Network Management and the Cloud R/evolution

by Jim Frey of EMA

So what is it: An evolution or a revolution? That’s one of the questions we need to ask ourselves about the growing interest in cloud-based IT and computing services. If it is a revolution, that means all bets are off and everything starts anew.

It also means deposing of all of the old ways of thinking, all of the old ways of doing things, and all the comfortable, manageable approaches to delivering IT services that seem so safe, tried, and true.

In order to wedge open the maximum possible disruptive opportunities for cloud providers and cloud management tools, many pundits would have us believe that cloud represents such a revolution. But most of us see this as much more of an evolution whose primary manifestation will be a shift away from silo-oriented approaches and towards converged, cross-domain planning and operations.

Either way, cloud adoption is leaving an unmistakable mark on operations, and, although subtle, could herald the long-awaited future of service-oriented IT management.

Networking is usually one of the last to the party when a new technology, service, or application is introduced. Forward-thinking organizations do a bit better than others and bring the networking team into the conversation earlier in the lifecycle — at least more than a few days before production launch, anyway. But that is changing.

Organizations embracing cloud services, whether external or as part of an internal transformation to a private cloud model, are realizing two things. First, the promise of cloud cannot be reasonably achieved nor sustained without fully assuring that delivery of cloud services, which necessarily inclnetwork thingyudes the network, can meet expectations. Second, that the network viewpoint into operations represents the most central and, arguably, the most valuable angle of visibility for monitoring and troubleshooting application and service performance quality issues. As a result, the networking team is gaining a new level of prominence and assuming a new strategic status within IT.

My firm, Enterprise Management Associates (EMA) recently conducted a major research study, titled Network Management 2012: Megatrends in Technology, Organization, and Process that looked at a number of long-term shifts, most dating back many years, to determine how far we had come and in which direction(s) it seems we are headed. One “megatrend” that was investigated was whether and how existing or increasing use of cloud services was affecting network management tools, technologies, and practices. Some of the key findings were:

  • Networking pros within cloud adopter organizations are nearly 50 percent more likely to lead cross-domain triage teams set up to troubleshoot performance issues.
  • Cloud adopters are 42 percent more likely to deem WAN optimization to be strategic initiative rather than tactical project.
  • Those adopting cloud are more than twice as likely to be outsourcing some aspect of network monitoring and management, particularly in the areas of 24 x7 network health monitoring, Level I support, and network security monitoring.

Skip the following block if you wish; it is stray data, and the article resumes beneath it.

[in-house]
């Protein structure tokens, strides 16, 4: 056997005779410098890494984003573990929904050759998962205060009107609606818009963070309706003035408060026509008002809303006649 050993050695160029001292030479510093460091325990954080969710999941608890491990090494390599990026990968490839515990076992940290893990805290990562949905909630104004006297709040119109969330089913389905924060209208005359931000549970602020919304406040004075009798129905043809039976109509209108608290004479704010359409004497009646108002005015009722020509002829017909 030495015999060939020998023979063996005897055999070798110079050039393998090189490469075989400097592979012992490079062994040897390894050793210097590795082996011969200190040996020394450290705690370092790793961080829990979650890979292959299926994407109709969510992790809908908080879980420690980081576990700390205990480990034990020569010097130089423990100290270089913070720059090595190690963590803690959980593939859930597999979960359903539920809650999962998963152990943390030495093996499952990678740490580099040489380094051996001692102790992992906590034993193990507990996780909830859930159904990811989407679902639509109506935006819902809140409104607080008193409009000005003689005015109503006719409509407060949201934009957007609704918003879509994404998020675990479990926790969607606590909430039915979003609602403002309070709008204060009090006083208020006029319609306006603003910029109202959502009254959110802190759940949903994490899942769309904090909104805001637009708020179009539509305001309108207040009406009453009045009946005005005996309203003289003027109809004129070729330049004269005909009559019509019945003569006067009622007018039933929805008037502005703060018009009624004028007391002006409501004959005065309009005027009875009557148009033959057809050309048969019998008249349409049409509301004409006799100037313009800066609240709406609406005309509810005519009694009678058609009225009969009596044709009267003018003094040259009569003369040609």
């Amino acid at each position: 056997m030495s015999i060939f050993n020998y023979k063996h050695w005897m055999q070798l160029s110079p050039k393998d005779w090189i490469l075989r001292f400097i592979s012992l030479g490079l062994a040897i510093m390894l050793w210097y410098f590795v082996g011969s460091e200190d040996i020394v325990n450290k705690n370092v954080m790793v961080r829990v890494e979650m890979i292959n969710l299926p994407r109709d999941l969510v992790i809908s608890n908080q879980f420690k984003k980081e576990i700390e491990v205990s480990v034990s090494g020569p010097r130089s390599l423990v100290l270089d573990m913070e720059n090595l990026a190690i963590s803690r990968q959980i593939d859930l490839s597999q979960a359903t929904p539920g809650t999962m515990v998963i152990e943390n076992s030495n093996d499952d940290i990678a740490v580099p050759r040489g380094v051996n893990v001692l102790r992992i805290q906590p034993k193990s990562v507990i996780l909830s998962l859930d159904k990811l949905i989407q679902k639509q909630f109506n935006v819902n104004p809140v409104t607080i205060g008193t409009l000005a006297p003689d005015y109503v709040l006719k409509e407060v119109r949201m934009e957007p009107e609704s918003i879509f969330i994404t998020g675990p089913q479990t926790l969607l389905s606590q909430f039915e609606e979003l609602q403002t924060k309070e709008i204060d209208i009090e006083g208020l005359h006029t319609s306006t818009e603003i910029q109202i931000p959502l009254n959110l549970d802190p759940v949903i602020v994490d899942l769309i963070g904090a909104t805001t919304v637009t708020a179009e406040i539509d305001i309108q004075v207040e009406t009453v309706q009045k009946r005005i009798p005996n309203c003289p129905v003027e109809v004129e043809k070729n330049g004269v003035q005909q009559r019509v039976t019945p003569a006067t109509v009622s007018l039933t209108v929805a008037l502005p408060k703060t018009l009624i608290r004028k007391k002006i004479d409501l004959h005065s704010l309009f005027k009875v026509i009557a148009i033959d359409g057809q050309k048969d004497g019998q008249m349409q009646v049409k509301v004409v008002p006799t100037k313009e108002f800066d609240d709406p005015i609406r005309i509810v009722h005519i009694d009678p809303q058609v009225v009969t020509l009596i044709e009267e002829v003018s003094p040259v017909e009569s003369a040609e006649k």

• Those seeing cloud impacts were far more likely to be gathering quality of experience (QoE) metrics as part of regular monitoring.  Among specific types of metrics called out, cloud adopters were four times more likely to be collecting MOS scores for VoIP; 3.6 times more likely to be using synthetic transactions at the end-user device; and nearly 50 percent more likely to be harvesting application availability metrics.
  • In terms of preferred network management tools architectures, cloud adopters were 46 percent more likely to prefer “Fully integrated, multi-function platform” products, and nearly four times less likely to prefer “Loosely integrated best-of-breed products from multiple vendors” than those not being affected by cloud.

Far from being a random set of data points, these responses indicate a systemic preference for more integrated, more shared, more end-user and service-oriented approaches to network management.  Further, they are consistent with broader findings that EMA has discovered in other recent research, which documents a growing use of cross-domain operational models and related improvements in collaboration and proactive/preventative management success, particularly among cloud adopters.

Do these findings rise to the level of revolution? Perhaps, if by revolution we mean pulling networking out of the closet and setting it down in the front row, leading the efforts to coordinate operational support for a newly agile and business-aware IT organization. This certainly meets the test of evolution, however, forcing networking pros to pick their heads up and realize the role that they can and should play.

Revolution is certainly more sexy, and far more dramatic, but evolution is much more likely to have a positive long-term effect.

Jim Frey is a research director at Enterprise Management Associates. Jim has over 24 years of experience in the computing industry developing, deploying, managing, and marketing software and hardware products, with the last 18 of those years spent in network management, straddling both enterprise and service provider sectors. At Enterprise Management Associates, Jim is responsible for the Network Management practice area. Prior to joining EMA, Jim spent six years with NetScout Systems as vice president of Marketing.

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